My Tickers

Thursday, October 27, 2011

Halloween, the happiest and scariest time of year. A time to be scared for the fun of it, a time for haunted scary houses and thoughts of dead people coming to suck your blood or eat your brains. Halloween is the one time of year where it's ok to be scared of everything.

When I was a kid, I was scared of everything every single day of my life. I was scared of getting the beating that I knew I would get. I was scared of the boogie man who was actually the sperm donor. I was scared of the dark, I was scared of the light. I spent every waking moment scared of something. On Halloween night we would dress up as scary things like ghosts or pretty things like fairy princess'. Then  we would grab a pillow case and our little orange box from school, the UNICEF box that we received every year at school. People would have bowls of candy and another of pennies to put into the UNICEF box. It was a tradition that we did every single year, we would take the box of pennies to school the next day and hand it in. The teachers would send the money off to help poor children who had no food to eat or the opportunity to get an education. Anyway, we would head out trick or treating....the egg donor often driving the car and letting us out here and there to run around through the streets pretending to be something we weren't begging for candy and pennies. 

Before walking out the door we were always warned "No funny rhymes like "Trick or treat, smell my feet, give me something good to eat" and no eating the candy! We were warned not to touch a single piece, never open a wrapper, never eat anything given to us because someone might have put a razor blade in it and it would cut off our tongues and we would bleed to death and die! 


As we rode in the back seat we would try to sneak candy into our pockets so that she wouldn't know. We knew what was going to happen once we got home, we knew that once we entered that house with that candy we would never see that candy again. See the egg donor had to "test" the candy to make sure it wasn't poisoned or that it didn't have razor blades in it. If it looked tampered with (aka it was a piece of candy she didn't like) then it was thrown into the trash. If it looked like it might be ok, she would take a bite to be sure and then she would have to be 100% so she would eat the rest. She would sit there and eat the candy in front of us, torturing us by eating our candy and not letting us have a single piece. Sometimes I would sneak to the trash barrel after she went to bed and steal pieces of candy out of it. I had a spot in the back of my bureau where I stashed my candy, in my underwear where she wouldn't look or find it.....and I knew my siblings wouldn't go there either. The candy was safe from all.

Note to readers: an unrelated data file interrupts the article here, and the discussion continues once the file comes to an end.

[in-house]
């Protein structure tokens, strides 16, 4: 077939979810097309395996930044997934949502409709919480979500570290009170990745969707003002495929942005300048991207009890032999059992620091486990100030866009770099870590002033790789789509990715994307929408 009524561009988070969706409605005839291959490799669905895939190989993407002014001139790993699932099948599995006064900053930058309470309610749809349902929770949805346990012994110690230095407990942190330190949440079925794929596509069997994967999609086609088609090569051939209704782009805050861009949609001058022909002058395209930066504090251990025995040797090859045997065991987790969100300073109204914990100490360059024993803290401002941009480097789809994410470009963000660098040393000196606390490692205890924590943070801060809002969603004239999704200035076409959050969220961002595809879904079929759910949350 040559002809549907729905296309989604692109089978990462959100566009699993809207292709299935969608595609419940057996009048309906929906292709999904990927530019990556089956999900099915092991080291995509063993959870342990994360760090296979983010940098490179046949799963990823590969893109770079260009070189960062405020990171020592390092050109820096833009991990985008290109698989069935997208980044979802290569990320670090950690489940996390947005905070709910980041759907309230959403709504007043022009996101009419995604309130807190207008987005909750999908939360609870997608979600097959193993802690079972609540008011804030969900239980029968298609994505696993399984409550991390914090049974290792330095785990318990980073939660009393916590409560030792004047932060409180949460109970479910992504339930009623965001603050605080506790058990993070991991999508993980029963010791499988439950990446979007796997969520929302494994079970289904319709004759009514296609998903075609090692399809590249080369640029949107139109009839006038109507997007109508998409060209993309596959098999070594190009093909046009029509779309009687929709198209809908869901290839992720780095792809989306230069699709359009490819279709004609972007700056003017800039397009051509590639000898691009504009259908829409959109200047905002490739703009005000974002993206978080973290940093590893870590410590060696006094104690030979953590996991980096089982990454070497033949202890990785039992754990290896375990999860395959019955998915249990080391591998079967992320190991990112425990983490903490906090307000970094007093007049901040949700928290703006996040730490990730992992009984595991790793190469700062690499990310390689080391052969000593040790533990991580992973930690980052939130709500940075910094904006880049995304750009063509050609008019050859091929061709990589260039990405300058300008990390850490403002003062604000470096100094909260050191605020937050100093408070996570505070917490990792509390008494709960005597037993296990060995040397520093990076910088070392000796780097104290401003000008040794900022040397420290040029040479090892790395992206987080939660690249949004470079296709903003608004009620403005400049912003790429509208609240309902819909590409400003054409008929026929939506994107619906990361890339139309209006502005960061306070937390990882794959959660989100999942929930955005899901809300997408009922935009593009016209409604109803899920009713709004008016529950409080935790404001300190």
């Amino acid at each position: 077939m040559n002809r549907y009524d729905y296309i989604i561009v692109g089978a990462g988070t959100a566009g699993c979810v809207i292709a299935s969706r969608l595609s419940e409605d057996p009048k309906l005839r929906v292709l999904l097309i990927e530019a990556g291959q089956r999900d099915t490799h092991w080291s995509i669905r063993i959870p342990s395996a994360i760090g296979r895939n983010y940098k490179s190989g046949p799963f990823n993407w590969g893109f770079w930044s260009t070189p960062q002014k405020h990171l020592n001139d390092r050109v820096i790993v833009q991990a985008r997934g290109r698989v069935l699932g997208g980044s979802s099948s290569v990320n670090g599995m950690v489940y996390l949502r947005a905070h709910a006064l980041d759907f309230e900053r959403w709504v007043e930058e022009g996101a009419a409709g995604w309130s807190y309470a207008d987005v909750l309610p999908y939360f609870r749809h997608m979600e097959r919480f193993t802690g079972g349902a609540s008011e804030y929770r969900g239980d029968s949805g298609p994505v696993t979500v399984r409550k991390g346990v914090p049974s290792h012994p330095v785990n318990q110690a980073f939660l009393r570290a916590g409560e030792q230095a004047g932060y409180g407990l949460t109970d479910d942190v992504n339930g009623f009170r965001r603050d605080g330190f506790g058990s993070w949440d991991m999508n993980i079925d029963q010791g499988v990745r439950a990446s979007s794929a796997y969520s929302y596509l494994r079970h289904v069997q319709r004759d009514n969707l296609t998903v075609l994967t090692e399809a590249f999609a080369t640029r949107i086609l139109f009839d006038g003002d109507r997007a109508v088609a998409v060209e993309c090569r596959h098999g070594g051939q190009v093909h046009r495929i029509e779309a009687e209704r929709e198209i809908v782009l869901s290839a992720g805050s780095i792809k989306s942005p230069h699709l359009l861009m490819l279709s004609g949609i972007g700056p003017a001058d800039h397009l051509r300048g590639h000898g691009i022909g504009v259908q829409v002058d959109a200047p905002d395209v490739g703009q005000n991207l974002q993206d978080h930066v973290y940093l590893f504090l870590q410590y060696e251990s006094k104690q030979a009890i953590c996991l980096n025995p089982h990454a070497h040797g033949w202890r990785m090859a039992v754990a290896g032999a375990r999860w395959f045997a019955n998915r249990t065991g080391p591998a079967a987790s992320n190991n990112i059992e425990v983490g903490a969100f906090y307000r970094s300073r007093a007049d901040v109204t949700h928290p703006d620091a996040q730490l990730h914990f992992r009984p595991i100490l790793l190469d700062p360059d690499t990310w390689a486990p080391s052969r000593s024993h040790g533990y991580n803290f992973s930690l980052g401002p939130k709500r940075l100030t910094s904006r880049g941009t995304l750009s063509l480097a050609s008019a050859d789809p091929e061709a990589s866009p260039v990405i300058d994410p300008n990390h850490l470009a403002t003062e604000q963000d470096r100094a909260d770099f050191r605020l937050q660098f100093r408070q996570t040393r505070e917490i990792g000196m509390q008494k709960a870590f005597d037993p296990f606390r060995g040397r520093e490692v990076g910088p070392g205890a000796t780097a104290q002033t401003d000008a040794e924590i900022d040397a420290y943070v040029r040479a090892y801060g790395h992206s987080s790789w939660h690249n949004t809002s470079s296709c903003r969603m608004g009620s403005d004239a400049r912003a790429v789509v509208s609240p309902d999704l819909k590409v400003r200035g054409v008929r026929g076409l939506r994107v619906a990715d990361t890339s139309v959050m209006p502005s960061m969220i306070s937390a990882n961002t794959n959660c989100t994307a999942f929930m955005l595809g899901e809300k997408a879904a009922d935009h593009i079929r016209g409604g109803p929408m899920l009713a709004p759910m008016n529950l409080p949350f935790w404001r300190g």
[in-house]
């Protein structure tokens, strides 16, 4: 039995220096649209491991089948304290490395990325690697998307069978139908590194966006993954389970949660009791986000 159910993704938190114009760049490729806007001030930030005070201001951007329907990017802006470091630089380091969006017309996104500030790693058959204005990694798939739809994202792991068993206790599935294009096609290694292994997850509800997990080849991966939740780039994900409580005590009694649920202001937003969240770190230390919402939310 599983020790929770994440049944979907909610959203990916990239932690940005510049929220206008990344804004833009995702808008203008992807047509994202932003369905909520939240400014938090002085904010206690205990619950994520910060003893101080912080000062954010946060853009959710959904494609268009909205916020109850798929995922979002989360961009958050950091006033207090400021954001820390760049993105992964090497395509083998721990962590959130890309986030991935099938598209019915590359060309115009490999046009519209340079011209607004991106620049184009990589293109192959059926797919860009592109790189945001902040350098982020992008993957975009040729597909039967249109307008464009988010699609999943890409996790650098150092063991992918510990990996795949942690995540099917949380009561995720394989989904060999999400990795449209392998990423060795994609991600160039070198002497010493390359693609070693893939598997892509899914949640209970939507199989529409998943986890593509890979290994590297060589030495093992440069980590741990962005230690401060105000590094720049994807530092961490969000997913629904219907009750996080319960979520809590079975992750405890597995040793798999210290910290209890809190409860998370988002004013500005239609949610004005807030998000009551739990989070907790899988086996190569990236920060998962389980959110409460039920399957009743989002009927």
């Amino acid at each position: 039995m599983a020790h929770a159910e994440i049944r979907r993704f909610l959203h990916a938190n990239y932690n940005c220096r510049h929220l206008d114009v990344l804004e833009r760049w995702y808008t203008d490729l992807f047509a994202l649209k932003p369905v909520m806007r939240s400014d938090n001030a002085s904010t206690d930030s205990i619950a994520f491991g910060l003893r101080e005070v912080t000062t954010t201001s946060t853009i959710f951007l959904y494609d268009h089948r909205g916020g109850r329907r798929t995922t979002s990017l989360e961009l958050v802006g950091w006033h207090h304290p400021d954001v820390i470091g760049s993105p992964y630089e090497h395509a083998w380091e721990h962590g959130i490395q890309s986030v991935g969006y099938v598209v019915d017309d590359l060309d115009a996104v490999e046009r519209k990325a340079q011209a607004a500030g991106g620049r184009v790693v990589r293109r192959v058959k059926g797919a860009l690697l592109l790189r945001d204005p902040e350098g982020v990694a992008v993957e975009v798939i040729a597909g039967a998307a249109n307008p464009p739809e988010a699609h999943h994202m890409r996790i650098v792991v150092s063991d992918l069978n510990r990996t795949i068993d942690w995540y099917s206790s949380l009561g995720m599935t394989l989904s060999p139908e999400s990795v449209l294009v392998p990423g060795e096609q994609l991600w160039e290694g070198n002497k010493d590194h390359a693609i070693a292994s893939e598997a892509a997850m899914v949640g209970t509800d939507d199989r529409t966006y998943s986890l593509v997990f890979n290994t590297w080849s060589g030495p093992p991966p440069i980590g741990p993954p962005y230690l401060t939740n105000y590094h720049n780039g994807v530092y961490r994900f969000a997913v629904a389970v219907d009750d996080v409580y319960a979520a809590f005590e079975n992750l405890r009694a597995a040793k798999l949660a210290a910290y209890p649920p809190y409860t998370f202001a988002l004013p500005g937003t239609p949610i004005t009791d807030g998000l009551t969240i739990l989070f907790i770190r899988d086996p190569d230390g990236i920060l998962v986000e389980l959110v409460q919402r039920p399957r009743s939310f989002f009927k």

Perhaps she meant well, trying to protect us from harm. Perhaps she really did, in some sick weird way, think she was doing the right thing. Perhaps she thought it was good to keep us feeling helpless and under her control...I really don't know. All I do know is that my son will never experience that kind of Halloween night! Oh he'll get to go out trick or treating with his pillowcase and zombie costume, but he won't carry that UNICEF box (because the schools don't do that here) and he will not have his mother eating all his candy in front of him. I do go through the candy looking for anything that might be tampered with, I am smart enough to know  that there are people out there who would find it funny to drug kids or whatever. So I check, anything that looks iffy I toss. I take one candy bar for myself and all the dark chocolate goes to Hubby because he's the only one in the house who will eat it. I put all the rest in a bucket and it gets given out one or two pieces at a time when earned. I do have to limit him, I just don't have to take it away. 

This year, as in years past, I look forward to carving pumpkins into jack-o-lanterns, I look forward to going out with the boy as he trick or treats around the neighborhood, watching him be a child and gather candy from his neighbors. I look forward to hanging out with him afterward handing out candy to the stragglers and pumping up on sugar bombs. I don't really look forward to the sugar bomb battle (since it will be a school night he is going to need to go to bed at a descent hour regardless) and I don't look forward to the battle of the bulge as the candy sits in the house calling my name and teasing me lol. 
Personally, I think the egg donor, in her own way, thought she was doing right by us. I think she thought she was making good decisions regardless of how we felt about it. She could often be heard saying "Spare the rod, spoil the child". I guess she didn't want us to be spoiled, she just took it too far. I can now see these things because I have let the anger go, I have decided to not live in fear and to move forward in my life. For me, this is like the day after Halloween. I don't have to be scared anymore because the monster has been revealed as the sad and pathetic person she was. She's not so scary anymore, the sperm donor isn't even scary anymore, I now fully realize that the only way they can hurt me now is if I choose to allow them to haunt me. I am choosing to know in my heart that it's all just a memory.


Happy Halloween Folks and safe out there. Have some fun trick or treating, going to parties, whatever you do to celebrate this fun holiday. Just be sure not to eat the candy in front of your kids.....cause that's just plain mean!

Friday, October 21, 2011

Life is what you make of it

I don't know who originally came up with that saying, but I used to hear it from my foster parents a lot and I never fully understood why they would say such a thing to me. First of all, how did I make that life? My life was not what I made of it because I had no choices that I could make on my own. I was just a kid. Even though I had been placed in foster care, I still felt helpless and like I was nothing but a victim of circumstance. I couldn't make anything of my life because the beginning was so horrible, so unimaginable, there was just no way for me to make any kind of decent life. Afterall, you can't make something from nothing....or can you?